Lewis then discusses the idea of charity and social welfare. He argues “It tells us that there are to be no passengers or parasites: if man does not work, he ought not to eat.” This is a very cold idea. There are people who can’t work. People with disabilities, both mental and physical. There are people who are injured and need to take time off for medical purposes. Should they starve because they happen to have suffered a misfortune? What happened to all humans having the right to life? And of course Lewis was ignoring women in this statement. Women weren’t expected to have jobs (other than motherhood of course). Why is it that men have to work while, in Lewis’s time, women weren’t supposed to? That is a very problematic idea. Lewis then claims that in a Christian society “Everyone is to work with his own hands, and what is more, everyone’s work is to produce something good: there will be no manufacture of silly luxuries and then of sillier advertisements to persuade us to buy them.” Again, only men are expected to work in this world. Personally, I don’t think I could do nothing but raise kids. I’d be very happy in a society where we produced what was necessary and traded good for good, and I’d happily give up a world of advertisements, but I don’t think giving up all luxuries is a good idea. We know that have time to do things just because they are fun is good for us. Music, books, even video games shouldn’t be given up just because they aren’t necessary. Lewis argues “To that extent a Christian society would be what we now call Leftist.” That society sounds more like Ayn Rand’s dream civilization to me, actually. It takes more than growing your own food and giving up luxuries to be considered leftist.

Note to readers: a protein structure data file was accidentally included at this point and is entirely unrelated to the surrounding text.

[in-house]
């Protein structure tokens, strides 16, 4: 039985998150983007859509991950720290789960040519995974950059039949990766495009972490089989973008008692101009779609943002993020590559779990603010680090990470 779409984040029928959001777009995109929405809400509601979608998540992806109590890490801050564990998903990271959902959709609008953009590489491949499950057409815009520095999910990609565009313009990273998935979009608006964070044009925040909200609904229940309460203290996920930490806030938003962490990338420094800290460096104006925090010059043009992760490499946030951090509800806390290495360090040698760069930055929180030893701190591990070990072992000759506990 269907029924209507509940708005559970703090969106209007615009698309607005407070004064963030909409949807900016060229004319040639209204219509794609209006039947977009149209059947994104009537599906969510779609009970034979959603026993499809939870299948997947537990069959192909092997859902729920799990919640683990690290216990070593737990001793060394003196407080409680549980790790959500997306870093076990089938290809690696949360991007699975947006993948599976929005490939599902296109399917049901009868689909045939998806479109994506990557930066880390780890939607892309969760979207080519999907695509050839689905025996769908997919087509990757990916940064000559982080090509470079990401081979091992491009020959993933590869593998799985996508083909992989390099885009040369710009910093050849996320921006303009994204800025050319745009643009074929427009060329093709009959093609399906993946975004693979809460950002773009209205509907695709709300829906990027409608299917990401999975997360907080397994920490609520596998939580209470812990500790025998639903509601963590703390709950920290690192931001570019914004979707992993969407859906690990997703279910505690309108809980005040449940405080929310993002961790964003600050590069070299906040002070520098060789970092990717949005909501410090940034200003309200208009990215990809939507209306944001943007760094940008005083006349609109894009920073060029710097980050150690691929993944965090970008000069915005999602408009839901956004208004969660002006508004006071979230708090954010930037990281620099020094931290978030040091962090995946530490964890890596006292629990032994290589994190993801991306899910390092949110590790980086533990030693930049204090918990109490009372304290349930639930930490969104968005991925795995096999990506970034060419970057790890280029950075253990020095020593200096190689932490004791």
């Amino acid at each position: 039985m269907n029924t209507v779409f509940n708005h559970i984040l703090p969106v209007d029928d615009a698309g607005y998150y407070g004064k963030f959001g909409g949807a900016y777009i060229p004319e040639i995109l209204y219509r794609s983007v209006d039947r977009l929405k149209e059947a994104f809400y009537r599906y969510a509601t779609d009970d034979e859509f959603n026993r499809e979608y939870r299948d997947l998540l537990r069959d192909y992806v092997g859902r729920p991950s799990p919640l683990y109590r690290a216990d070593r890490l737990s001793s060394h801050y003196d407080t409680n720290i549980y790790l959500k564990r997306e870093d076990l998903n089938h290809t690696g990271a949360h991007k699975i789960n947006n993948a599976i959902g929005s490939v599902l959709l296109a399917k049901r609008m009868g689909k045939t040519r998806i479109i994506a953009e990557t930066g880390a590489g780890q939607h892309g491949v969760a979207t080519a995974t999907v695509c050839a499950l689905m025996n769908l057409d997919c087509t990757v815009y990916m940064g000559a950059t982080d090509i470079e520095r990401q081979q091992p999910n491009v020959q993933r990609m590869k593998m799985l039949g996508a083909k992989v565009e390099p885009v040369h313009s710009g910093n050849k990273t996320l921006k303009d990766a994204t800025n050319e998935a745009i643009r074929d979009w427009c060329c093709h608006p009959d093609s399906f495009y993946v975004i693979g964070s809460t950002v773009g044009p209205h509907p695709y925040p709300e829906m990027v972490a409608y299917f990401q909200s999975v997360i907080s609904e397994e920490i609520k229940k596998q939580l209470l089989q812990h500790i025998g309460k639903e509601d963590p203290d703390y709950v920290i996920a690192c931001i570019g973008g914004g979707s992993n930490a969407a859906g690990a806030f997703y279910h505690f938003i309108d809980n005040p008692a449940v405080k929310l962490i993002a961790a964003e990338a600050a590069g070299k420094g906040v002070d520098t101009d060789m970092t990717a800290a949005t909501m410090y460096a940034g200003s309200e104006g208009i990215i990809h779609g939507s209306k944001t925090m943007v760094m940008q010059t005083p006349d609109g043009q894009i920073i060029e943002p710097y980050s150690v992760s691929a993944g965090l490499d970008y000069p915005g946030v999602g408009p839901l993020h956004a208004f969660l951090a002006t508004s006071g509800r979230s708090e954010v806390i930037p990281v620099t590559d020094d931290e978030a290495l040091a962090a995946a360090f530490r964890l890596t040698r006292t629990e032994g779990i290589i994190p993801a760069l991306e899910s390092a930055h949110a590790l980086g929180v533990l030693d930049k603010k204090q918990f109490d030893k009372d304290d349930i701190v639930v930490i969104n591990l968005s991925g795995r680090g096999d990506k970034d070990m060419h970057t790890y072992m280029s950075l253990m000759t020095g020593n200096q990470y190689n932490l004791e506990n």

Lewis continues discussing his Christian society by stating “Thirdly, it is to be a cheerful society: full of singing and rejoicing, and regarding worry or anxiety as wrong.” Does this sound very Stepford Wives to anyone else? Wouldn’t that be a creepy place to live? And what’s with the shame aimed at negative emotions? They’re only bad if felt too often, or too extremely. Negative emotions in moderation are healthy. Nobody can be happy all the time, and anyone who tries to be is only going to do themselves harm. He then states “If there were such a society in existence and you or I visited it, I think we should come away with a curious impression. We should feel that its economic life was socialistic and, in a sense, ‘advanced,’ but that its family life and its code of manners were rather old fashioned-perhaps even ceremonious and aristocratic.” Anybody else thinking “Duggars”? I wonder if Lewis would think that they had created this Christian utopia that he’s talking about, because what he’s talking about sounds very much like their lifestyle. He goes on to say “We have all departed from that total plan in different ways, and each of us wants to make that his own modification of the original plan is the plan itself. You will find this again and again about anything that is really Christian: everyone is attracted by bits of it and wants to pick out those bits and leave the rest.” I think this is very true. I wonder how many Christians stand back and think “am I sure that I have the truth?” when they find themselves debating the meaning of some piece of scripture with another Christian. It seems like everybody claims to have the truth, but everybody’s truth is different, and nobody seems willing to consider that they may be wrong.